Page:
With over 3,000 songs on my iPhone’s “K-Pop Singles” playlist, I thought it would be fun to add a bit of unpredictability to my song review posts. So as a result, we have the “Random Shuffle Review” feature.
The rules are simple. I fire up my playlist, press “shuffle,” and whatever song plays first gets the full Bias List treatment!
Year Released: 2013
Boys Republic never announced official disbandment, but they’ve been on “indefinite hiatus” since 2018. Flash back five years prior, and they debuted with what would end up as their highest-charting single, Party Rock (전화해 집에). As the first K-pop group under the worldwide Universal Music brand, it seemed as if their career would be ripe for international success. Unfortunately, worldwide mega-stardom never quite materialized. But, Boys Republic still leave behind a really solid discography.
I’m glad that Party Rock popped up on shuffle today, because it sounds so unlike most boy group tracks of this current era. You’ve all heard me plead for the return of electro funk on multiple occasions. When the genre does pop up these days, it’s usually in fits and starts, surrounded by noisy EDM elements. But Party Rock lives within the early 2010’s heyday, when idols could get away with an upbeat dance track that doesn’t twist itself in a million directions, or succumb to incessant aegyo.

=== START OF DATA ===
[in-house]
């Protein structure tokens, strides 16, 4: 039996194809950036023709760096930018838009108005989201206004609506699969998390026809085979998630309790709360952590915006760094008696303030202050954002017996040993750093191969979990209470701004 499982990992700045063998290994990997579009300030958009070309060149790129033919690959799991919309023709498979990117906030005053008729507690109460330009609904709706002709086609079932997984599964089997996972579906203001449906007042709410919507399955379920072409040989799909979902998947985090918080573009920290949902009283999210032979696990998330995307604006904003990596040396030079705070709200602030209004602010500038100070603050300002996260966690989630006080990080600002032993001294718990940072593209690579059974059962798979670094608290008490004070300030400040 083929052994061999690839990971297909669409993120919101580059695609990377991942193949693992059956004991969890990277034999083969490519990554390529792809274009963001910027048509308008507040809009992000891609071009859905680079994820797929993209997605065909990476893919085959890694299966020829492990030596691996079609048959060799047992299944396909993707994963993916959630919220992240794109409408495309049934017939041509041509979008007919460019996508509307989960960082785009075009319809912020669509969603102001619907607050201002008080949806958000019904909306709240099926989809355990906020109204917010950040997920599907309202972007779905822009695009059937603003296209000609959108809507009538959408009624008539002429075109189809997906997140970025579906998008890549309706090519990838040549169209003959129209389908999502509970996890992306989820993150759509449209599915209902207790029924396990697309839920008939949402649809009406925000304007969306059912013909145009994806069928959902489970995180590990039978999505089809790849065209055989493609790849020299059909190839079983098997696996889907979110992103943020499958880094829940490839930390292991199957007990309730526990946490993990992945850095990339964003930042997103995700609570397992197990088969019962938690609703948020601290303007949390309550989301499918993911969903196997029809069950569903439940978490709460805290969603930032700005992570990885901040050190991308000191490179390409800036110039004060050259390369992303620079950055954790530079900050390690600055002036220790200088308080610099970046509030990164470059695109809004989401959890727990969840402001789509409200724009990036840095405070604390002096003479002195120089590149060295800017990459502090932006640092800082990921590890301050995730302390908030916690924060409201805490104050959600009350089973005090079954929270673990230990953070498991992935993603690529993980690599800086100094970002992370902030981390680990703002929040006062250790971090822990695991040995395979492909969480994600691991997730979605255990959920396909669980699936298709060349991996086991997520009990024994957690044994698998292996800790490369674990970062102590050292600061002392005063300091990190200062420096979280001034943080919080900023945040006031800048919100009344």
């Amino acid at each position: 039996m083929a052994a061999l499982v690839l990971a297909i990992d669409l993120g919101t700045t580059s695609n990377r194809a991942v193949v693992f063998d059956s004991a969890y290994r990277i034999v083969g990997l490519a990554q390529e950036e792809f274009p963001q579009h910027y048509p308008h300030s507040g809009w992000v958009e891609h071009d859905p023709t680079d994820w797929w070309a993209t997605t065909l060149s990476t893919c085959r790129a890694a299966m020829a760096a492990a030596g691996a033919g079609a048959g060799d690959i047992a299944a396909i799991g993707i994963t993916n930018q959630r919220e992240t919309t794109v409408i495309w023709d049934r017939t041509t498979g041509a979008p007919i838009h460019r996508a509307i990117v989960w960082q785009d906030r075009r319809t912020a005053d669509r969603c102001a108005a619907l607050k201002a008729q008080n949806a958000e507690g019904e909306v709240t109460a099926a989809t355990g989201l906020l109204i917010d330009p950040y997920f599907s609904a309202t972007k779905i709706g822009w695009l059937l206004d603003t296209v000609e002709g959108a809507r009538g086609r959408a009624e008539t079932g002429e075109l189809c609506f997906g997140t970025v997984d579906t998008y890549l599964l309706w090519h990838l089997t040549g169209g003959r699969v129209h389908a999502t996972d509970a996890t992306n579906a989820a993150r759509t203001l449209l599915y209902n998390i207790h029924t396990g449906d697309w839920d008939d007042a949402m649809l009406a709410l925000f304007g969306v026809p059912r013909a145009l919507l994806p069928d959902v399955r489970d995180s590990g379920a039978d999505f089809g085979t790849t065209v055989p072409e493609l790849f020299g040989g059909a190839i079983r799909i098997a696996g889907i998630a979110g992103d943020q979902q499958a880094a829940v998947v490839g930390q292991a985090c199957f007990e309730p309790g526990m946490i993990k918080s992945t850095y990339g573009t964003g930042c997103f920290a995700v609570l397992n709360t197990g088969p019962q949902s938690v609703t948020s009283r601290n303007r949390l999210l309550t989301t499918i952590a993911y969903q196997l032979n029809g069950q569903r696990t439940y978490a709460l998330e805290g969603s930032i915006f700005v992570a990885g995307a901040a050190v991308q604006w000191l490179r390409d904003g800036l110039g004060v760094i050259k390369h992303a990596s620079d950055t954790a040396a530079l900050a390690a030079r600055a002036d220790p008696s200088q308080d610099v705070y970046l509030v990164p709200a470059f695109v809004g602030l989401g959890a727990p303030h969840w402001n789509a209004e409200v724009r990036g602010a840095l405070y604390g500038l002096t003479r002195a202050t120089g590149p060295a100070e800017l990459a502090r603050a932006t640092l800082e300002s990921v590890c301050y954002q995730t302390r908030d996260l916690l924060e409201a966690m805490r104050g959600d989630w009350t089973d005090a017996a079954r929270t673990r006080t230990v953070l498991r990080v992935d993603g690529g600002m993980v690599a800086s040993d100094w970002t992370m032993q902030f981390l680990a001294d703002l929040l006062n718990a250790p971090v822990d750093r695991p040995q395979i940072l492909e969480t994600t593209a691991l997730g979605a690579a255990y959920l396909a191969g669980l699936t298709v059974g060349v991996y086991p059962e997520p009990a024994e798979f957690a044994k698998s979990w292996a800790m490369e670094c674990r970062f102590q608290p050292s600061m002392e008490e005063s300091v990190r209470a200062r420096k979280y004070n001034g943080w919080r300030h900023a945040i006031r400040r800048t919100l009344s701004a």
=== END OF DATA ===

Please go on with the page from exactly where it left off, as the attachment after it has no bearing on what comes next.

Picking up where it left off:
Party Rock employs a relentless kick, keeping its pulse high across the entire running time. It also uses tons of vocal effects, but they’re never over the top. In fact, I’d argue they add a much-appreciated texture to the track. It helps that the instrumental is equally buoyant, consisting of addictive electro squiggles and brushes of synth strings. But, Party Rock really comes alive during its final minute. The melody twists into something more anthemic, and segues into a nimble synth solo that heightens the already palpable funk. The percussion deepens for the final chorus, which feels extra big without resorting to the kind of tacked on, chanted finale so popular with K-pop songs of this style. This is the kind of track that sounds even better in hindsight than it did upon release.